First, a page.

Fritz Lang, 1931
Starring: Peter Lorre, Otto Wernicke, Gustaf Gründgens
“I have no control over this, this evil thing inside of me! The fire, the voices, the torment!”
Children in Berlin begin falling prey to a child murderer and the community is in a state of panic. Parents anxiously watch their children and police roam the streets in increasing numbers. Hans Beckert, revealed to the audience to be the killer, kills another child and sends a letter to the media about his crimes. The police try desperately to find clues about him, led by Inspector Karl Lohmann. They begin searching psychiatric hospitals and start raiding areas frequented by Berlin’s criminal underworld. Frustrated by this, the city’s leading criminals plan to catch Beckert using the city’s many beggars and transients to assist them. Though the police successfully find Beckert’s apartment in a boarding house, he is out hunting down another child. He is spotted with a young girl and chased into an abandoned building. He is forced to face a large number of criminals, working class citizens, and the families of his victims so that they can try and sentence him for his crimes. Before they can execute him, the police arrive and arrest him, and he awaits his sentencing in a German court.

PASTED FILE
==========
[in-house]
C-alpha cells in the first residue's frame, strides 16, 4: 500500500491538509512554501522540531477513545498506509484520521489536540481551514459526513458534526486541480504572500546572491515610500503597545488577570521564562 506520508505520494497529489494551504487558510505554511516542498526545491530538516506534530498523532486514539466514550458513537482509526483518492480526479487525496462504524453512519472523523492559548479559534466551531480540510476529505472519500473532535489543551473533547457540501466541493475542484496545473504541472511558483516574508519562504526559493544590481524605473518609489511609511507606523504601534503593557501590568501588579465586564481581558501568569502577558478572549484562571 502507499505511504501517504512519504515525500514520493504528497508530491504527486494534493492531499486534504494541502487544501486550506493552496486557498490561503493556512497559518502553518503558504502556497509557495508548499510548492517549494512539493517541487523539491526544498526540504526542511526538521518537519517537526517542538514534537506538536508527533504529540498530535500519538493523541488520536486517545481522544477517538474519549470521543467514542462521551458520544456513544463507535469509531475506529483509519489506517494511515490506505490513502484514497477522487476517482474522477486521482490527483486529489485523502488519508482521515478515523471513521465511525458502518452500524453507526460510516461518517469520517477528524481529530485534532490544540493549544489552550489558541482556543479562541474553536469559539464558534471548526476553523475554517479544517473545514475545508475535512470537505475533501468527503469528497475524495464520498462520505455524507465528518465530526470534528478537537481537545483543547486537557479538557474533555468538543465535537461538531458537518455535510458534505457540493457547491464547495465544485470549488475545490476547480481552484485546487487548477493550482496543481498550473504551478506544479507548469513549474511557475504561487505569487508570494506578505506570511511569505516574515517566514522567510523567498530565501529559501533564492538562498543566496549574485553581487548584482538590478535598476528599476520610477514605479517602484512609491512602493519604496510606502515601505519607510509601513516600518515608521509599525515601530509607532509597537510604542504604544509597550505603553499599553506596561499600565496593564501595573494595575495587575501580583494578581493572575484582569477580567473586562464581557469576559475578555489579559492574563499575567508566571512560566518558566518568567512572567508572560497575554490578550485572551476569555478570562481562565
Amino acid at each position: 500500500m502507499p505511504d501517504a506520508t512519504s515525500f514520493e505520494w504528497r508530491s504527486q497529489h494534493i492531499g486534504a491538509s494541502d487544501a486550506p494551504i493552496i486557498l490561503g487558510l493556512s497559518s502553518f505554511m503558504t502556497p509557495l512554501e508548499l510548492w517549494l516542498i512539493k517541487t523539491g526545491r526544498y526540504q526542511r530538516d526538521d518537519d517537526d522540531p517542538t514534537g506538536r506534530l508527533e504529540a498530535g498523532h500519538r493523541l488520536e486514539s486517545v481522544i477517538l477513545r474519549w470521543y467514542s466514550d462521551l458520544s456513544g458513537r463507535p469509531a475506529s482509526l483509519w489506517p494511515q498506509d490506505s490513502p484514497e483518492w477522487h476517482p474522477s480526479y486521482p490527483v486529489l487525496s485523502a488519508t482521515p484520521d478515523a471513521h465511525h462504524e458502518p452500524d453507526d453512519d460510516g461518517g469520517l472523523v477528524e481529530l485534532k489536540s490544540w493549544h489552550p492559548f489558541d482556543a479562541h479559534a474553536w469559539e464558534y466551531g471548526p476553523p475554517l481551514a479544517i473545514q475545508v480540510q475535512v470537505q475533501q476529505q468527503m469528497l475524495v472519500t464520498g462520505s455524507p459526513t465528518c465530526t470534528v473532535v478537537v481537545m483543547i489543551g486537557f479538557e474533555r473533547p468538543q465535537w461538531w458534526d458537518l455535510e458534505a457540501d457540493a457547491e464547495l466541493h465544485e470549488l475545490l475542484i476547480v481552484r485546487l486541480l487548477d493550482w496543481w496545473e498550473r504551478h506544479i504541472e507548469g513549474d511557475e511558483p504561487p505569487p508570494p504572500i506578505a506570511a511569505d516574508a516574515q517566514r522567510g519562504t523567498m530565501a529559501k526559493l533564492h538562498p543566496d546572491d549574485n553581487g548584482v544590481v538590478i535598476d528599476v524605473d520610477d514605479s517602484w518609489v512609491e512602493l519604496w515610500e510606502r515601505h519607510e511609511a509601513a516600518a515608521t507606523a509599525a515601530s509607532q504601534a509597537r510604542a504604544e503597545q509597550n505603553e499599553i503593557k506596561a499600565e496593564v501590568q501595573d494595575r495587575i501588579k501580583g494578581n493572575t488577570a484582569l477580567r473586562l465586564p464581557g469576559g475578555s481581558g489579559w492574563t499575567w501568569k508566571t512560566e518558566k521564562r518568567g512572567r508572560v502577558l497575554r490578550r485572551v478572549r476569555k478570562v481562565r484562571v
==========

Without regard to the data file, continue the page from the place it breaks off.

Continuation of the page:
Fritz Lang’s M kicks off my series of non-Universal classic horror of the ‘30s and ‘40s. While M is not strictly horror and doesn’t fit in with many of the other films on this list, which are mostly American, it is one of the most important films of the ‘30s and influenced many future crime and horror films. Though this is essentially a crime drama/suspense thriller, it is also a film about a serial killer and probes some of the more horrifying depths of the human mind. M was one of the first “horror” films to examine the monster as fundamentally human: dangerous and destructive, yet also flawed, broken, and sympathetic.